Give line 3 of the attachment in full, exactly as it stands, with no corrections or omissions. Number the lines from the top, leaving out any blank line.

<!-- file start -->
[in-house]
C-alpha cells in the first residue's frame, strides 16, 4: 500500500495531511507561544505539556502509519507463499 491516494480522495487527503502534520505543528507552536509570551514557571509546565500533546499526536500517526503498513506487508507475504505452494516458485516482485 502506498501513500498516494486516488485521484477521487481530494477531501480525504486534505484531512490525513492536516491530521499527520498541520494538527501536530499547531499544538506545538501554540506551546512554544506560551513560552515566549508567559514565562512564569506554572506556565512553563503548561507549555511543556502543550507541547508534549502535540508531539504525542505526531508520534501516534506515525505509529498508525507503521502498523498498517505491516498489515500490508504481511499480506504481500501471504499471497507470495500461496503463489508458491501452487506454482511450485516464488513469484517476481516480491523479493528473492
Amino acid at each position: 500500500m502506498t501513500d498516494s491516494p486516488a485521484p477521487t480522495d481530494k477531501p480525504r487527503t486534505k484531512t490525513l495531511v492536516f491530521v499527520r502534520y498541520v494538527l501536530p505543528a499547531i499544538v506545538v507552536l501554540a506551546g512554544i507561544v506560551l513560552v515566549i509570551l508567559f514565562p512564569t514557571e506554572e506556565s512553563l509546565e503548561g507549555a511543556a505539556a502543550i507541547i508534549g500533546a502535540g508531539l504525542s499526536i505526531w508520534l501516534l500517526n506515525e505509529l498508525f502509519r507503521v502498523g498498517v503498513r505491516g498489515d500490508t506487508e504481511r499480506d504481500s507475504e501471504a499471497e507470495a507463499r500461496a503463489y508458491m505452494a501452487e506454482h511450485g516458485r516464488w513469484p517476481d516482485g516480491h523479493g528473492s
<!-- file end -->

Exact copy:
Amino acid at each position: 500500500m502506498t501513500d498516494s491516494p486516488a485521484p477521487t480522495d481530494k477531501p480525504r487527503t486534505k484531512t490525513l495531511v492536516f491530521v499527520r502534520y498541520v494538527l501536530p505543528a499547531i499544538v506545538v507552536l501554540a506551546g512554544i507561544v506560551l513560552v515566549i509570551l508567559f514565562p512564569t514557571e506554572e506556565s512553563l509546565e503548561g507549555a511543556a505539556a502543550i507541547i508534549g500533546a502535540g508531539l504525542s499526536i505526531w508520534l501516534l500517526n506515525e505509529l498508525f502509519r507503521v502498523g498498517v503498513r505491516g498489515d500490508t506487508e504481511r499480506d504481500s507475504e501471504a499471497e507470495a507463499r500461496a503463489y508458491m505452494a501452487e506454482h511450485g516458485r516464488w513469484p517476481d516482485g516480491h523479493g528473492s